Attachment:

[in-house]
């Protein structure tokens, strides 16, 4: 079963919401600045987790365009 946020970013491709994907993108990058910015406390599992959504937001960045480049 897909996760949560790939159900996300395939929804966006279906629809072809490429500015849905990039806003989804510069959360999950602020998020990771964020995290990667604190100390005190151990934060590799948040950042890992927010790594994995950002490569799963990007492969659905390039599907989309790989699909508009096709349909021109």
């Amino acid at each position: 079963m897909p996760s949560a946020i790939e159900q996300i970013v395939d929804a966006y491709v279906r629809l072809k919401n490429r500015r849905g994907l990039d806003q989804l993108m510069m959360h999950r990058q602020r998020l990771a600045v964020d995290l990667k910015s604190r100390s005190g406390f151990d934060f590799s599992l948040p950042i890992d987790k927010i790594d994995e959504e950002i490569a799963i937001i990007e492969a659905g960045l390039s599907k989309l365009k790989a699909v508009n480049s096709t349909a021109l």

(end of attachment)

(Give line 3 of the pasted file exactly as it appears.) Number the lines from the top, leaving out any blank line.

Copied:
């Amino acid at each position: 079963m897909p996760s949560a946020i790939e159900q996300i970013v395939d929804a966006y491709v279906r629809l072809k919401n490429r500015r849905g994907l990039d806003q989804l993108m510069m959360h999950r990058q602020r998020l990771a600045v964020d995290l990667k910015s604190r100390s005190g406390f151990d934060f590799s599992l948040p950042i890992d987790k927010i790594d994995e959504e950002i490569a799963i937001i990007e492969a659905g960045l390039s599907k989309l365009k790989a699909v508009n480049s096709t349909a021109l």